If you and your employer are unable to settle your dispute, your case may end up at an Employment Tribunal where a Judge will decide whether either side has acted unlawfully.
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The thought of going to an Employment Tribunal may make you feel nervous. But as long as you are prepared for the occasion, and understand what is going to happen, there is no reason to be.
Furthermore, if you have a legal representative, he/she will handle everything on your behalf. This includes preparing all the paperwork, negotiating a settlement if appropriate, and cross-examining the witnesses.
What is an Employment Tribunal Like?
The first thing to say about an Employment Tribunal is that it isn't like the Court rooms you see on TV. Typically Employment Tribunal hearings are held in small rooms, and the Judge doesn't wear a wig or gown. Still, it's still a good idea to dress smartly, and remember to address the Judge as 'sir' or 'madam'.
Unless the dispute is particularly sensitive (such as a sexual harassment case), Employment Tribunals are open to the public, so there may be other people in the room that you do not know. This means that your friends and family can attend to support you, if you wish. But it's important not to talk to each other while the Tribunal hearing is in progress.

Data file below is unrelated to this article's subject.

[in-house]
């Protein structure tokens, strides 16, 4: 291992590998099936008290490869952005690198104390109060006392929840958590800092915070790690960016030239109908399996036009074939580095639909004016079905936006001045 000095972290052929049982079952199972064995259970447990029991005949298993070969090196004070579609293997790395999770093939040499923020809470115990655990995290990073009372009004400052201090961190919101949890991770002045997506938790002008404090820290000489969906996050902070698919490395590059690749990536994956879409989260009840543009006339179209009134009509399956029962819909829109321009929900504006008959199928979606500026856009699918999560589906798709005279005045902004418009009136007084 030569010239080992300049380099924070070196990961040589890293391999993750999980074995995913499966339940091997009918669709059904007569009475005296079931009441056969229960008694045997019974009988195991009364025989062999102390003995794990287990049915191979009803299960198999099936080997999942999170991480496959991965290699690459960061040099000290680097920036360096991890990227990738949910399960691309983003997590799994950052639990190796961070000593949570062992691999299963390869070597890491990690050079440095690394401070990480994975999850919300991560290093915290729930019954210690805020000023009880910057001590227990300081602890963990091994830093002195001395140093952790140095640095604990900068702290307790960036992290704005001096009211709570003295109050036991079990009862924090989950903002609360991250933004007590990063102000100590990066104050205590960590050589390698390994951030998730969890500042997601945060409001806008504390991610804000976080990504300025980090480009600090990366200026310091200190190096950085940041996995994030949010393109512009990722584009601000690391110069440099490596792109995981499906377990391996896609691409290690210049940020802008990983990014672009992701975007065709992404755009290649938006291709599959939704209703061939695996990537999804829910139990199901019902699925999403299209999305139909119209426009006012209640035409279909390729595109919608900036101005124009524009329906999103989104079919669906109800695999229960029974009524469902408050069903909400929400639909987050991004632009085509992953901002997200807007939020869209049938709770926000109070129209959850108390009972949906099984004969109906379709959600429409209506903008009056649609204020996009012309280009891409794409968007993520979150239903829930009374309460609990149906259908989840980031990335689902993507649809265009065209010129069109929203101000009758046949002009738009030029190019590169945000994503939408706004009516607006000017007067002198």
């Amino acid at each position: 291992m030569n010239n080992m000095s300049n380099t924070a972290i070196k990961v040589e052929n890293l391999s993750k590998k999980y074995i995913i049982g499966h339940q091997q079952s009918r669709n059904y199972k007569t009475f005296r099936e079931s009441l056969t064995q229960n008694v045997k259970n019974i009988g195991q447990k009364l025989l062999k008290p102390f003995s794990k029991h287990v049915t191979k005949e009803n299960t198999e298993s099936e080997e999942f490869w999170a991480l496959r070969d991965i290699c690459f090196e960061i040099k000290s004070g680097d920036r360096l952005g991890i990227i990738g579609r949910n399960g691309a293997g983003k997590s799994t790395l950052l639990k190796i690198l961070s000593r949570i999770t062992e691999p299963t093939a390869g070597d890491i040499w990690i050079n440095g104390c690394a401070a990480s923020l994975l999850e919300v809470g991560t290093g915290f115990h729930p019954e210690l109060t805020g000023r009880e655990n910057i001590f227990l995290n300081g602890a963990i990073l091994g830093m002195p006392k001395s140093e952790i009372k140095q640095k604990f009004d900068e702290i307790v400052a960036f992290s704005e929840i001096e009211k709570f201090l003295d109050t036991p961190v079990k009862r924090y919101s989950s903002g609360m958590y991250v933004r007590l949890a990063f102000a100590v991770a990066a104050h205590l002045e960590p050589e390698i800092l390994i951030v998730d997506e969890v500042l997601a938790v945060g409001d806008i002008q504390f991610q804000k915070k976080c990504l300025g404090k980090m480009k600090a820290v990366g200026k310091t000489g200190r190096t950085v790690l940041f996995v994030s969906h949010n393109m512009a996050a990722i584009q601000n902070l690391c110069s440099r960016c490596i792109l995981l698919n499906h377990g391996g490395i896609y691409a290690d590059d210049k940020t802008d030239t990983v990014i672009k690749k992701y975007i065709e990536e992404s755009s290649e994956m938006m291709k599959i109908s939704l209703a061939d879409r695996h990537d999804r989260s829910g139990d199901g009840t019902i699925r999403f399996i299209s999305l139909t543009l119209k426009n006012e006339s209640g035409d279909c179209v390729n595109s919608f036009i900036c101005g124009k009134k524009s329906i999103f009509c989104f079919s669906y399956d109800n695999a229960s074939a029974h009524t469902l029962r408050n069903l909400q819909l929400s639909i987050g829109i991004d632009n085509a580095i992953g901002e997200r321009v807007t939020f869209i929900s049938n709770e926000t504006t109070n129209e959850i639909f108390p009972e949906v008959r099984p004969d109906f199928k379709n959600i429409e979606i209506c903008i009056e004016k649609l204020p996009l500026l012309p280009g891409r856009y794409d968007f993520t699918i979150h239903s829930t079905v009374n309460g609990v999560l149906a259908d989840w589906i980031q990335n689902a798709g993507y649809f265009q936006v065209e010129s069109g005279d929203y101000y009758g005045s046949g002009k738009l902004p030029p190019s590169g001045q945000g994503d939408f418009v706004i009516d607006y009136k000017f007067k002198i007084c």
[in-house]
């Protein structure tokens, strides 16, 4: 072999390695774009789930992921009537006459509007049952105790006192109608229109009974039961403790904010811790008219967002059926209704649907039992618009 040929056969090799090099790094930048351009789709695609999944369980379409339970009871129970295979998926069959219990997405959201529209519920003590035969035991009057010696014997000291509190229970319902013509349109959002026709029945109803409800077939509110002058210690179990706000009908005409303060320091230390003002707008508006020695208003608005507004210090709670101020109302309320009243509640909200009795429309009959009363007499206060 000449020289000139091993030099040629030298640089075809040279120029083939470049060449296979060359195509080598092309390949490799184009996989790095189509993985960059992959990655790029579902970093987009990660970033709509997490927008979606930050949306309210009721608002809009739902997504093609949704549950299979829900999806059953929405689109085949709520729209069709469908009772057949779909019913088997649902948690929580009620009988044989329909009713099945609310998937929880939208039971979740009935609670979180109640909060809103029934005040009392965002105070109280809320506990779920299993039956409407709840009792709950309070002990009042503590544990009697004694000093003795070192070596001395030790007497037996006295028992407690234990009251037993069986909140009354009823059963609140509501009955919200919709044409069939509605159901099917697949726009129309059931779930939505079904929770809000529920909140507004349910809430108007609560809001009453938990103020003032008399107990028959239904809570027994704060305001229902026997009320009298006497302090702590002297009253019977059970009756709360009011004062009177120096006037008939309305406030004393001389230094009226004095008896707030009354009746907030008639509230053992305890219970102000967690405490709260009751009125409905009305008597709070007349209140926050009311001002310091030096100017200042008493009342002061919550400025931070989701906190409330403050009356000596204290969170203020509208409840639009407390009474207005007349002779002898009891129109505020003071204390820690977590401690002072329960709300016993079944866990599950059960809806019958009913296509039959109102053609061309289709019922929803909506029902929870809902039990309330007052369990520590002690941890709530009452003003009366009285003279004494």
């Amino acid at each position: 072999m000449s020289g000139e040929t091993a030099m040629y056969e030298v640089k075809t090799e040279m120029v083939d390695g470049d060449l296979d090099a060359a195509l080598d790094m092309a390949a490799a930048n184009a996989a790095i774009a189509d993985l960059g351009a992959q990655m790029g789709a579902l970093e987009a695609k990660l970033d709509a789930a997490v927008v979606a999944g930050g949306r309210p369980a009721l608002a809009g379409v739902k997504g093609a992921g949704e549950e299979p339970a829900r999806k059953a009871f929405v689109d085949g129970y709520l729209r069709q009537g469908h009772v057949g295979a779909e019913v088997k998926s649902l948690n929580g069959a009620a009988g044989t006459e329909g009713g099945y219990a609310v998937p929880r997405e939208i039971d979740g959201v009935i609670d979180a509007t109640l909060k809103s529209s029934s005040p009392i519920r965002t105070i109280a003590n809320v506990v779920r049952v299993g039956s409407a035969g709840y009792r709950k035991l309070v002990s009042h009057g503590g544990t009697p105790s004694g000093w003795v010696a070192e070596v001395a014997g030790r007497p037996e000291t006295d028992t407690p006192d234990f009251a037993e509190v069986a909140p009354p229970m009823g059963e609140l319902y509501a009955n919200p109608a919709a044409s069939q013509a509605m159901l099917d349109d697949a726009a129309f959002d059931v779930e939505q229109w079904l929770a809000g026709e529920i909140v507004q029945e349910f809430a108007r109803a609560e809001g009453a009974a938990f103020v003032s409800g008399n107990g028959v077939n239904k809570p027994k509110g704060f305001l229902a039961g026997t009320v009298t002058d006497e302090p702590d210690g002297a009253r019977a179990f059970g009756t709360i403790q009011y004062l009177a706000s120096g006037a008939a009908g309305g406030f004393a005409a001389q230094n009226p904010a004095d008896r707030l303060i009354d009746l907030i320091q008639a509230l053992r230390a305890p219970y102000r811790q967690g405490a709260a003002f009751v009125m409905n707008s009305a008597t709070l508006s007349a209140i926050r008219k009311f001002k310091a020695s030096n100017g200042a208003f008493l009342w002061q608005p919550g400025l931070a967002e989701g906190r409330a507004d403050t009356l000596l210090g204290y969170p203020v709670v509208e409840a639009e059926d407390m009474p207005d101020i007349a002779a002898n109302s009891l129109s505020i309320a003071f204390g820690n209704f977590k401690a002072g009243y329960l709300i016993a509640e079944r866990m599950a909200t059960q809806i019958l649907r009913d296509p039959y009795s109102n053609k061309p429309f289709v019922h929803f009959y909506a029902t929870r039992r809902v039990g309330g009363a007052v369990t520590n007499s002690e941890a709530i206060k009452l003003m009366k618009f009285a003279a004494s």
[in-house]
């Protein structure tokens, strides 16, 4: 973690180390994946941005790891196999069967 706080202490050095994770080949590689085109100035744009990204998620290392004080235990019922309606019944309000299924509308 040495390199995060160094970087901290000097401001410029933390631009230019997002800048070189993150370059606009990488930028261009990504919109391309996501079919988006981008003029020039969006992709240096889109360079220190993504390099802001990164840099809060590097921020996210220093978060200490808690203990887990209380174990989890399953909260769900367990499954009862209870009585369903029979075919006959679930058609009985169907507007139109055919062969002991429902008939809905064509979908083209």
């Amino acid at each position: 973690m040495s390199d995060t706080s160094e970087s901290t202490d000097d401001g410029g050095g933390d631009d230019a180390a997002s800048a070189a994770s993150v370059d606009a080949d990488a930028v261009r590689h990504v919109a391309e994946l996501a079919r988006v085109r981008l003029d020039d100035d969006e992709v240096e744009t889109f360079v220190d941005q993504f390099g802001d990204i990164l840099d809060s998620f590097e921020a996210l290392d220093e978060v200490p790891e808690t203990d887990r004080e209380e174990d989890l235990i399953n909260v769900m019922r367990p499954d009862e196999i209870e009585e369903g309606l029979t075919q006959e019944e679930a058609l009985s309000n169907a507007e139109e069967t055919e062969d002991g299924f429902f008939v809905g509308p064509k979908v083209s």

You can represent yourself, or you can instruct an Employment Solicitor to act on your behalf. If you have an Employment Solicitor, he/she will advise you in greater detail as to what will happen on the day. It will also mean that you don't have the daunting task of preparing all the paperwork (including your witness statement), cross-examining witnesses, making opening/closing statements, and negotiating a settlement.
Last Minute Settlements
When you arrive at the Tribunal, you'll be shown into the Claimant's waiting room. Your employer will sit in a different waiting room, so you won't have to interact with each other beforehand. However, your employer's legal representative may come to you with a last minute settlement. If you have your own Employment Solicitor, he/she will negotiate on your behalf. If you don't have legal representation, you'll need to handle this yourself.
If you do reach a last minute settlement, you won't have to go through with the Employment Tribunal. In certain circumstances, the Tribunal may be able to record the details of the settlement or make a copy of the agreement reached. This can be extremely useful, as you'll then have an official record of the agreement that was reached.
Beginning the Employment Tribunal